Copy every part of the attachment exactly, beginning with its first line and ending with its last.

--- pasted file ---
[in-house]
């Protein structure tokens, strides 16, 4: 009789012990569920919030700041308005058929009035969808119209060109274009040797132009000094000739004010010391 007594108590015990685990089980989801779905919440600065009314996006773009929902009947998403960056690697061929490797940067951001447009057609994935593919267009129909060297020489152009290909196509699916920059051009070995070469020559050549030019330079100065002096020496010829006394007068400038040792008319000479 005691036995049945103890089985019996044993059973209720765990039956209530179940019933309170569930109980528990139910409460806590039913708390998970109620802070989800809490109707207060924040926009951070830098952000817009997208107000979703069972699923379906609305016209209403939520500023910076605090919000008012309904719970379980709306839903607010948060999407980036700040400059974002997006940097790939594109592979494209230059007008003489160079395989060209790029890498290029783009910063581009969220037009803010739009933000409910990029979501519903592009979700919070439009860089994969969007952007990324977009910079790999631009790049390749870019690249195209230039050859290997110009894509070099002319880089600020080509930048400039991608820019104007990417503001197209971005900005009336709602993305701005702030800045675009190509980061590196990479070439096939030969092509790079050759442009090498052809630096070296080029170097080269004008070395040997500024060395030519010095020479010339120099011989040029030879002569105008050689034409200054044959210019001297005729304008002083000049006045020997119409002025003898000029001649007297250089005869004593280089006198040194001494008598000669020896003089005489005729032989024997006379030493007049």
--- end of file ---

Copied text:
[in-house]
């Protein structure tokens, strides 16, 4: 009789012990569920919030700041308005058929009035969808119209060109274009040797132009000094000739004010010391 007594108590015990685990089980989801779905919440600065009314996006773009929902009947998403960056690697061929490797940067951001447009057609994935593919267009129909060297020489152009290909196509699916920059051009070995070469020559050549030019330079100065002096020496010829006394007068400038040792008319000479 005691036995049945103890089985019996044993059973209720765990039956209530179940019933309170569930109980528990139910409460806590039913708390998970109620802070989800809490109707207060924040926009951070830098952000817009997208107000979703069972699923379906609305016209209403939520500023910076605090919000008012309904719970379980709306839903607010948060999407980036700040400059974002997006940097790939594109592979494209230059007008003489160079395989060209790029890498290029783009910063581009969220037009803010739009933000409910990029979501519903592009979700919070439009860089994969969007952007990324977009910079790999631009790049390749870019690249195209230039050859290997110009894509070099002319880089600020080509930048400039991608820019104007990417503001197209971005900005009336709602993305701005702030800045675009190509980061590196990479070439096939030969092509790079050759442009090498052809630096070296080029170097080269004008070395040997500024060395030519010095020479010339120099011989040029030879002569105008050689034409200054044959210019001297005729304008002083000049006045020997119409002025003898000029001649007297250089005869004593280089006198040194001494008598000669020896003089005489005729032989024997006379030493007049």